Emily Greene Balch to Jane Addams, July 7, 1919


July seventh

Dear Miss Addams,

I am hoping that this will reach you before you [sail] even if you go on the 11th.

At last, today, comes the long waited letter from C. [Macmillan] and I can get off the minutes to the exec. Com. at last.

Fr. Erni has sent in her Congress accounts and returned me an unexpended balance of 208 frs. having rec'd from me frs. 3200 of our Am. funds. The total cost of the Cong. outside of the stenographer (not yet settled with) amounts to [illegible] frs 15759 (say $3152.) I have about 62,000 in hand with outstanding unpaid [illegible] stenog., M. Gobat's salary, Miss [Wössner's] salary, and a few trifling bills. Dr Arnesen has 8000 frs. for us, besides, I think this is not so bad.

I enclose a part of an unanswered letter from Sweden. I think we ought to reply that a literal acceptance of every resolution by everyone is not necessary but ↑that what is intended is↓ an acceptance of the whole spirit and purpose as reflected in them. Do you agree? In addition I think we ought to formulate a brief statement something like that of the [illegible] Brit. W.I.L. How could this be done? Will you write and let me submit to the Exec. Com. (or all the Section?) for approval? [page 2]

I think we must have some new and clearer arrangements about the circulation of our literature including our organ, and the Congress report. If it all goes through the hands of our sections that is one way. But then it ought to be adequately organized. But if it is to be done direct from the office then it ought to be on a much larger scale than hitherto. The mailing list of the International is [Lilliputian] -- 273! You know how few of our American members knew it existed. I wish that the central office might have lists of the members of the national sections or do you think that would be upsetting?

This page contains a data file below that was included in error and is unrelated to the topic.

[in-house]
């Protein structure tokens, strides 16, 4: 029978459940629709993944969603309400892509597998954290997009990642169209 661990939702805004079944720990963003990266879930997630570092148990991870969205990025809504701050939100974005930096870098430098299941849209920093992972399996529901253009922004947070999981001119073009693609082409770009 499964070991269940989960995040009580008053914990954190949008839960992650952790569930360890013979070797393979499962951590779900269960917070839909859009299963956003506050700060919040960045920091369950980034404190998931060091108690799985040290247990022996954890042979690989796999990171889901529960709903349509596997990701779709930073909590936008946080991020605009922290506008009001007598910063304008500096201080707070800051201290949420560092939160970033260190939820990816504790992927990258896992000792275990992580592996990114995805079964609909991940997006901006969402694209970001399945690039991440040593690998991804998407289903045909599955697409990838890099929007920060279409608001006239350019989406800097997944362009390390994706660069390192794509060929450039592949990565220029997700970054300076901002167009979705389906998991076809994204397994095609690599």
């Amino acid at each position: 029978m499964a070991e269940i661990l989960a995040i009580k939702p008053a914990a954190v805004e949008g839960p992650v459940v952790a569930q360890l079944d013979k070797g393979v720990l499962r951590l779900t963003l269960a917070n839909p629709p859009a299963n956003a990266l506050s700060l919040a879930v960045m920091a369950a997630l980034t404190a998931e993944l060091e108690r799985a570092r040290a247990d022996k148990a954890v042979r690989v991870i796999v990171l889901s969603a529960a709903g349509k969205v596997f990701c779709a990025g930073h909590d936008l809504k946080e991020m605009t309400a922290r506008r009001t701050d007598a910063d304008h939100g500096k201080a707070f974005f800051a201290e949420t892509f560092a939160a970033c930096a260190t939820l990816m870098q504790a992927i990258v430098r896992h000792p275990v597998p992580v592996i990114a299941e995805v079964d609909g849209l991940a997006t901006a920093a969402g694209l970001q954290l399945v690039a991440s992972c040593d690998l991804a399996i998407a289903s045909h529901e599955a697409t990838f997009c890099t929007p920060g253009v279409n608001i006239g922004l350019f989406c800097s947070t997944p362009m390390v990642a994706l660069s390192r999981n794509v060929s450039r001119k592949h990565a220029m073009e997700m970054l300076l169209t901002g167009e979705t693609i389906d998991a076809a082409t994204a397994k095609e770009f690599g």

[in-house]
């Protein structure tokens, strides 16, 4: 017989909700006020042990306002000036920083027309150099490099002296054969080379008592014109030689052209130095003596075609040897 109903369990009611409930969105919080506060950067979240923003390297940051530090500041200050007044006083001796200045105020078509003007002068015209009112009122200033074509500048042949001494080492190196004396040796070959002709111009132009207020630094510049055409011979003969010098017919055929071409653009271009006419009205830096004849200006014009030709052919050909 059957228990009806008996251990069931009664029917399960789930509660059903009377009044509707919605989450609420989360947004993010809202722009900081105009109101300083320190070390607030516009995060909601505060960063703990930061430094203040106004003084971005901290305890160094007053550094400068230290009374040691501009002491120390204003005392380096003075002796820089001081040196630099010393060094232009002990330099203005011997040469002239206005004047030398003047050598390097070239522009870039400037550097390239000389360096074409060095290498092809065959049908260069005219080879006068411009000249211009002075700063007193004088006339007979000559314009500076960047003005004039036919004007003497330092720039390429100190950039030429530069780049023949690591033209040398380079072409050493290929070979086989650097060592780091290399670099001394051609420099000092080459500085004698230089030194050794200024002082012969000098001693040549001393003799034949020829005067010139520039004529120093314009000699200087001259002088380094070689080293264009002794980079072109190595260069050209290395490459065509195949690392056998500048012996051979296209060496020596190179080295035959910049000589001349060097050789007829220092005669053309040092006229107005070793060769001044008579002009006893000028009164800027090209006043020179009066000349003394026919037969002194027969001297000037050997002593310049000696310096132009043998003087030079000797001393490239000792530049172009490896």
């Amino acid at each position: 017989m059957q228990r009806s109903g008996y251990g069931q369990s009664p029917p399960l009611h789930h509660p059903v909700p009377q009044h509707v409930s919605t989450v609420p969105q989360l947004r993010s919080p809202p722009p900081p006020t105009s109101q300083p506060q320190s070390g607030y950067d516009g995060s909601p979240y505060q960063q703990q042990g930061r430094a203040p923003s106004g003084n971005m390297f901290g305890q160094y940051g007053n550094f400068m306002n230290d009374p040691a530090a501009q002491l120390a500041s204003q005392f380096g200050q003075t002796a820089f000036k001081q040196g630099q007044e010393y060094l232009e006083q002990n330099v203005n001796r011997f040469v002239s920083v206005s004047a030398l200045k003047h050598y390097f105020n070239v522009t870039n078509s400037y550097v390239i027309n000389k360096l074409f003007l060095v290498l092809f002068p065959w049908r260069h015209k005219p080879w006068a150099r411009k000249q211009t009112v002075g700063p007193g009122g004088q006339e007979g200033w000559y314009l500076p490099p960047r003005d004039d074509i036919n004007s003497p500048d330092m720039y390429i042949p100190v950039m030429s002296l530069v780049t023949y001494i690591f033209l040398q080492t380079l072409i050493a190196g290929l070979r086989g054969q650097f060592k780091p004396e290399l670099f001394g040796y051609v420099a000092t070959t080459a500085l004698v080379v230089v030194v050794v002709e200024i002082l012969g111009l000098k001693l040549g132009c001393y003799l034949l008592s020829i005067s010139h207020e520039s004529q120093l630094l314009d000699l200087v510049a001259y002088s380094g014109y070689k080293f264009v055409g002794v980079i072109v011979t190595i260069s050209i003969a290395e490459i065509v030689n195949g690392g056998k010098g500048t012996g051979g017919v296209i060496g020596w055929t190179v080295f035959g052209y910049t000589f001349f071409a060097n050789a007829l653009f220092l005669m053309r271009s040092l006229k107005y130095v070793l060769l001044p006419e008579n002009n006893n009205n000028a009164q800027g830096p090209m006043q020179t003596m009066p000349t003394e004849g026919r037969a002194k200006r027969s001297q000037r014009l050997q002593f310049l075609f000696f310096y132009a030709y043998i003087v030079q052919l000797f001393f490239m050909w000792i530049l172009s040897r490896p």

There are [illegible] three pieces of business of a formal sort: the completion and activation so to speak of the Com. on education. About this Dr. Arnesen has just written me. I am afraid she is going to be pretty slow.

The second is the organization of the Finance Committee which is in Mrs. Larsen's hands.

The third is the appointment of the two [Consultation] members from each section about which I must now write to the National section.

Dr. [Aravantinos] whose friend wrote the letter that you forwarded to me claiming some money writes in some distress to explain that his telegram was completely garbled and [that] he asked his friend to ask you to write a letter for his journal Das Ausland [illegible] which he was to explain [illegible] would of course be paid for. ↑(Added address & [two illegible words] facts)↓

Vilma Glucklich sends us statistics about the enormous increase of infant mortality in Hungary and tells how even in well to do families children have deformed necks from lack of milk. She asks to have condensed milk sent. We got into touch with [page 3] Mad. Ferrière who tells us that while it is possible to send things to Austria [illegible] the Allies do not allow anything at all to enter Hungary. How MONSTROUS it all is! Is there anything that we can do from this office?

[Miss] Leaf has written me announcing a fuller letter to follow about a study of economic conditions in different [countries.] It sounds interesting and if we can make it something practicable worth while. She writes as if she might possibly come and help here for a while. ↑[illegible]↓

To go back to the food question -- that is what one [thinks] of all the time. I know you do and I am hoping that you may really be able to affect a stirring of the waters when you get home. But meanwhile? Are women quite powerless to get the powers to think what it means to prevent milk from going to children in a beaten country which only wants peace.

E B [initialed]